Question: A great deal of commentary has focused on the condition of Turkey’s democracy before the attempted coup and what will happen to it moving forward. What is your assessment of this commentary?
Answer: We should not be surprised by this emphasis – this is typical of the west. The West projects its so-called values on the rest of the world. Its values are always “one-size fits all.” This of course is nonsense. Turkey’s democracy is evolving and it reflects – if you like it or not – the will and interests of the majority of Turks. Turkey’s traditional secular approach to politics and society is in steep decline. What is ascending is a Turkish variant of political Islam. The perception among many Turks is the reality Europe is facing multiple crises and regression. Turkey sees itself as proud and on the advance. As far as many Turks are concerned, the west offers little in what a good society should be.
Q.: Can democracy and political Islam co-exist?
A.: First of all, Turkey now is no longer a liberal democracy. I say this objectively and without prejudice. There is no reason why a country should have a liberal democracy when its voters are not liberal. Some state institutions (the military) and elements of civil society (primarily the political opposition and its supporters) back the country’s traditional separation from Islam. However, they are clearly in the minority. How they remain to play a role within the Turkish political landscape remains to be seen. Second, Turkey’s move to political Islam tests any meaningful definition of democratic representation. The majority should rule, but that rule should insist on respect and tolerance.
Q.: There are those who say political Islam is intolerant and that Erdogan will take advantage of this as he exacts his revenge against the coup plotters. What are your thoughts on this?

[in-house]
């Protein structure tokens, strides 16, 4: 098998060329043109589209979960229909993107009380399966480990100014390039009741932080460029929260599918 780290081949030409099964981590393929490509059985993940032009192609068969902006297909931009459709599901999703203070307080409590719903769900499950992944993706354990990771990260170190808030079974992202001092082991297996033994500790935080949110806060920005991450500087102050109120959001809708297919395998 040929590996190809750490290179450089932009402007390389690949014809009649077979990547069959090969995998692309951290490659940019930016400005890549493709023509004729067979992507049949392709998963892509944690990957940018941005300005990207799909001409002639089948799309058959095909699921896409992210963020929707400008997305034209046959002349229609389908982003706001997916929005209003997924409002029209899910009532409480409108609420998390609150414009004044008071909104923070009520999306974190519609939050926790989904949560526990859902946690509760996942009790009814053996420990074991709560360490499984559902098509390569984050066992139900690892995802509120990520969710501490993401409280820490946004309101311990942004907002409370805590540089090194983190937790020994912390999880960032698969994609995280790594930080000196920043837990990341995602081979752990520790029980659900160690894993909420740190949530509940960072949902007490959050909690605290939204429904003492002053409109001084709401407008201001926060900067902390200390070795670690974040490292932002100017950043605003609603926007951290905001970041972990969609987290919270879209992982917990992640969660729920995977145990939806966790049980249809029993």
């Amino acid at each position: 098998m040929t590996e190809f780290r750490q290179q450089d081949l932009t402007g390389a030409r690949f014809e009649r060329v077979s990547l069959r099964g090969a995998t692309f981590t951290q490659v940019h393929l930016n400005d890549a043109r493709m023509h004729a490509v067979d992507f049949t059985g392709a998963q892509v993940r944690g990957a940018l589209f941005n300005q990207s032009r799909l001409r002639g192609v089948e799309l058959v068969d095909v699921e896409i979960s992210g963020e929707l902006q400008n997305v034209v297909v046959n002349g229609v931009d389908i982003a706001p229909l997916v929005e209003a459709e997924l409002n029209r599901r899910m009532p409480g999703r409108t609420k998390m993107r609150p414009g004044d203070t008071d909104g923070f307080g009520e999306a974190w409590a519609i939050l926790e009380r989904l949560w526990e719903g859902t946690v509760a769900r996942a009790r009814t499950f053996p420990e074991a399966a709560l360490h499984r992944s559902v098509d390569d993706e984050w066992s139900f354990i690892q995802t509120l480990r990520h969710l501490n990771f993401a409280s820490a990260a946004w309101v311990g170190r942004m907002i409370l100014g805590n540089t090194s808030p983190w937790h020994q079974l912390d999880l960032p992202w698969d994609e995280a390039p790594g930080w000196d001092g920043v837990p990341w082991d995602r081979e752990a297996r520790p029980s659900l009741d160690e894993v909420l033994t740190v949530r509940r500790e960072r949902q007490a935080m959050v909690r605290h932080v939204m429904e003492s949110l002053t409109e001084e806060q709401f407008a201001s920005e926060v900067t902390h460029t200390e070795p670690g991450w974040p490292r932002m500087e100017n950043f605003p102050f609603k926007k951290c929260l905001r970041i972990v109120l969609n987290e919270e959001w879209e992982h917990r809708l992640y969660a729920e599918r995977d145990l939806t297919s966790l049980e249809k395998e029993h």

A.: Like it or not Erdogan is in a position to shape Turkey according to his will. His initial purges of the military, the judicial system, and civil society in general are reported to be deep and systematic. Indeed, he can thoroughly reshape and recast state institutions, but will that unify the country and society? This remains a very important question. If Erdogan wants to succeed then he will have to refrain from alienating a significant minority of Turks, not to speak of the large Kurdish minority. Is he capable of doing that? This is another important question. His leadership style to date tells us he is challenged when subtlety and diplomacy is very much needed.
Q.: When the coup was faced-down by people taking to the streets, there were reports of extreme reprisals taken against soldiers and pro-coup supporters. These people are identified as Erdogan’s street muscle. Also, in Syria, Erdogan has been shown to support outright terrorist groups and organizations attempting to defeat the Kurds and overthrow the Assad government. Erdogan’s critics claim he is too comfortable with these elements. Is this a fair criticism?
A.: One of my primary concerns is Erdogan’s reliance and/or acceptance of intolerant and extreme elements. His various levels of support of ISIS and other extreme forces in Syria have been a disaster for Turkey’s security. And use of street thugs, as a form of political enforcement, is never a good idea. These are not reliable political allies. The fact is when radical elements are allowed to pursue goals beyond the law they are very difficult to control later. To my mind this is Erdogan’s most pressing challenge. If he does not, Turkey as a viable state will be in question and the Middle East as a whole threatened with even more instability.
Q.: More on foreign policy – who are Erdogan’s friends? Who does he want to make friends with and whom will he step away from?
A.: I am still not convinced Washington played a role in the coup attempt. However, I would not be surprised if it had before hand knowledge it would happen and hoped it would succeed. What does seem clear to me is Erdogan’s disillusionment with Washington and the west in general. He knows Turkey will never be a member of the EU. And let’s face it; the European project is not as attractive as it used to be. Erdogan is also aware of Washington’s calamitous Middle East policies – Washington is simply not a reliable partner. NATO’s perceptions of security interest also conflict with Turkey’s self-defined role in its neighborhood. On the other hand, Erdogan has every reason to look east now. A fresh look at relations with Russia, Iran and even Syria offer some intriguing opportunities. We are told Erdogan is a pragmatist, a man of the people, and a political survivor. He has most of the high cards – let’s see how he plays them.
Peter Lavelle is host of RT’s political debate program CrossTalk. His views are his own and may or may not reflect those of his employer.
The statements, views and opinions expressed in this column are solely those of the author and do not necessarily represent those of The Duran.